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Justice: A Beginner's Guide (2017) by Raymond Wacks. p. 79.

    Some find his refutation of utilitarianism unfounded. H.L.A. Hart describes it as paradoxical, because it yields an outcome that is indistinguishable from one of the least satisfactory implications of an absolute maximizing utilitarianism, in that 'given certain conditions there is nothing to choose between a society where few enjoy great happiness and very many very little and a society where happiness is more equally spread'. A utilitarian would regard the aggregate or average welfare in both societies as the same; Nozick treats the situation as historical. Neither, Hart seems to be claiming, is likely to to disrupt the existing the pattern of distribution, however unequal.

Understanding Jurisprudence (4 edn, 2015) by Raymond Wacks. p. 268.

Secondly, Nozick's assault on utilitarianism is, as Hart shows, paradoxical:

[l]t yields a result identical with one of the least acceptable conclusions of an unqualified maximising utilitarianism, namely that given certain conditions there is nothing to choose between a society where few enjoy great happiness and very many very little, and a society where happiness is more equally spread.64

A utilitarian would regard the aggregate or average welfare in both societies as the same. Nozick, of course, treats the condition as a historical one. But neither, Hart seems to be suggesting, is willing to disturb the existing pattern of distribution, how-ever unequal.

64 'Between Utility and Rights' in Essays in Jurisprudence and Philosophy, 205.

I understand that the emboldened sentences are true, as "an absolute maximizing utilitarianism" doesn't care about the distribution of happiness. But what exactly is paradoxical about Nozick's refutation of utilitarianism? What paradox stems from the idea of "an absolute maximizing utilitarianism"?

I linked to, but don't replicate, the primary source (Hart's writing).

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Reading the quote just in isolation it is very confusing, and the way Wacks clips it does not help (at least just reading that page doesn't help much).

Let's explain it as follows:

Nozick's minimalist position is that people have the right to engage in transactions with each other and that there's nothing wrong with this leading to unequal outcomes as long as no coercive force is applied to bring about these changes.

The most famous version is the Wilt Chamberlain argument. The basic gist is this: it's not wrong for Chamberlain to make more money than others because people freely pay to go to his games -- meaning that his entertainment value is worth it. But the net result of that is that he gets $250,000 and everyone else is $10 poorer. Nozick's argument is that if we are okay with this thought experiment, then we accept there's nothing per se wrong with uneven distribution as long as "the historical condition" is met (where historical condition = no one got cheated in any transaction).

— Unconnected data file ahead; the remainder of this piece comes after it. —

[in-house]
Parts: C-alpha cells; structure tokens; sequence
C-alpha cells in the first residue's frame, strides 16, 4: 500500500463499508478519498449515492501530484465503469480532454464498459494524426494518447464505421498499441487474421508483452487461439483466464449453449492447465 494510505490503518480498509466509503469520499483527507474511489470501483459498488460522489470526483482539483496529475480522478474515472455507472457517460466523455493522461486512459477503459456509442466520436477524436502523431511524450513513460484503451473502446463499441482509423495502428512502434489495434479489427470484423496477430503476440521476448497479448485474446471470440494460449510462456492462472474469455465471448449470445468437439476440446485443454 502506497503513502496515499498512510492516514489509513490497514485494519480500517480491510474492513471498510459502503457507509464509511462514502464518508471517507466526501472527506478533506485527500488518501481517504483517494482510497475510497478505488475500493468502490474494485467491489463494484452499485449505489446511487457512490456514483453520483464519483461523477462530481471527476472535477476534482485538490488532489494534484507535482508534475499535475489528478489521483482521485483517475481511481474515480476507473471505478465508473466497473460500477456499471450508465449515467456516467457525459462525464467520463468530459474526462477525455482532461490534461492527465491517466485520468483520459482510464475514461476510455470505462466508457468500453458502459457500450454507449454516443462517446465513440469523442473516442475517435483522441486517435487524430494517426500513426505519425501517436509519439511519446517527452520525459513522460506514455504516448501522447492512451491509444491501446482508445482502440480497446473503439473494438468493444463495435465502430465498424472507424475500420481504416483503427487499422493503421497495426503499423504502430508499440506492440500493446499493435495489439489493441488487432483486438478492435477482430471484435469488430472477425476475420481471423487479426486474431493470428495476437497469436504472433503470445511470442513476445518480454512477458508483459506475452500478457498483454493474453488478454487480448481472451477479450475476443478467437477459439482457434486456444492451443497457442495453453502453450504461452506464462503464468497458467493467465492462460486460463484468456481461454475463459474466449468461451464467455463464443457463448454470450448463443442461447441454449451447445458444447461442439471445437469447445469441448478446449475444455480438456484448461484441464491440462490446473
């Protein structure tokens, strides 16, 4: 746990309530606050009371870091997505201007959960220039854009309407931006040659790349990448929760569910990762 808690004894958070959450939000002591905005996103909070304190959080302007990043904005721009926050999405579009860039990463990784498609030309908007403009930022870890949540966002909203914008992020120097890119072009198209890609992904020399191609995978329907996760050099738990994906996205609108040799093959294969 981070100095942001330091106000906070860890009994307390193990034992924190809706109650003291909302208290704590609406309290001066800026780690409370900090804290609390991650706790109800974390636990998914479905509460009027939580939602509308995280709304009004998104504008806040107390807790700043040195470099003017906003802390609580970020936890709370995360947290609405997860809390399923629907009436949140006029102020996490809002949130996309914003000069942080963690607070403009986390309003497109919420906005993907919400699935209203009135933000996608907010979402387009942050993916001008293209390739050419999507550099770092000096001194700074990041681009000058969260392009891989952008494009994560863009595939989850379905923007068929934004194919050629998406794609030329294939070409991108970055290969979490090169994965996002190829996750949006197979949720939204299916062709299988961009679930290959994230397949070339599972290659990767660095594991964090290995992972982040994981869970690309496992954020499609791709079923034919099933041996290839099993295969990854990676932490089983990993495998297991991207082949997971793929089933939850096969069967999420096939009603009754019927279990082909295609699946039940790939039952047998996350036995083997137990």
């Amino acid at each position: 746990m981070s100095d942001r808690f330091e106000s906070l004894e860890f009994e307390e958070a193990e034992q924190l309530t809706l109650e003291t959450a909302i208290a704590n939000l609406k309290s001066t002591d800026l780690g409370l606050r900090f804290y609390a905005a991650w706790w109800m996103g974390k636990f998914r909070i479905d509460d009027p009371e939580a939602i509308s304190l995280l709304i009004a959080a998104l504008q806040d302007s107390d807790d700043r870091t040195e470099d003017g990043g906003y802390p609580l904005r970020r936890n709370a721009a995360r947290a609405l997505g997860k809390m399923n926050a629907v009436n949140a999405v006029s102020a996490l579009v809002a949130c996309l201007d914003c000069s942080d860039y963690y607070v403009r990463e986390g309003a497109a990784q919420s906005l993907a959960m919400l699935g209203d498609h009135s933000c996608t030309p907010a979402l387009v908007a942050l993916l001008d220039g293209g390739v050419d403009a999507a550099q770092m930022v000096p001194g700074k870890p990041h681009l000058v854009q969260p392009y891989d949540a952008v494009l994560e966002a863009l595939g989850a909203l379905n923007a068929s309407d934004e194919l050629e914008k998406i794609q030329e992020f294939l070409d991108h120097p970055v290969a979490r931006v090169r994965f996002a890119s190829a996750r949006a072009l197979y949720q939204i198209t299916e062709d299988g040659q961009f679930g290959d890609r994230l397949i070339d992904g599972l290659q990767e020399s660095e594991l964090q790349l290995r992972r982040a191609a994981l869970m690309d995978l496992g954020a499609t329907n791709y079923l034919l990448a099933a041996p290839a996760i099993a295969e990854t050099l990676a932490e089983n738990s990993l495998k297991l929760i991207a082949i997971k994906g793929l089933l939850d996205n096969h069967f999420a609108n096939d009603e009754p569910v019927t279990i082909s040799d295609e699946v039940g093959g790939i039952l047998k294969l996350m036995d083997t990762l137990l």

Hart's critique is that Nozick attacks bald utilitarianism for having a distribution problem, since utilitarianism only looks at the total sum of distributed happiness (arguendo). Viz., it doesn't matter if 100 people are at happiness level 100, or versus 5000 people are at happiness level 2, versus 2 people are at happiness level 5000). In other words, he attacks utilitarianism for claiming that states of affairs with a certain number of happiness points are equal as long as total happiness is maximized.

What's paradoxical then is that both Nozick and the utilitarian Nozick presents believe that:

a (1) state of affairs that defies our moral intuitions pretty badly is (2) a moral state of affairs if a certain condition is met.

Stated on the simplest level, Nozick is defending proceduralism about his own "historical condition" but attacking the utilitarian's account not because of the "total happiness condition" but the bizarre state of affairs it produces.

Thus, the paradox is that his view is similarly subject to attack on the grounds that the problem with the state of affairs spells trouble for the condition. If he rejects this by saying we can't attack the state of affairs, then he can't attack the utilitarians for their state of affairs either.

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  • Hi. Are there any typos? I don't understand "100 people are happiness 100 or 5000 people are at happiness level 2". – NNOX Apps Nov 17 '18 at 4:46
  • Tried to fix it. Basic idea is that a certain version of utilitarianism looks at the sum of happiness -- and doesn't care how it's distributed. Which really strikes us as odd and that's an objection Nozick raises against it. – virmaior Nov 17 '18 at 14:32
  • Thanks again. I think some words are missing? I suggested another edit. – NNOX Apps Nov 23 '18 at 3:59

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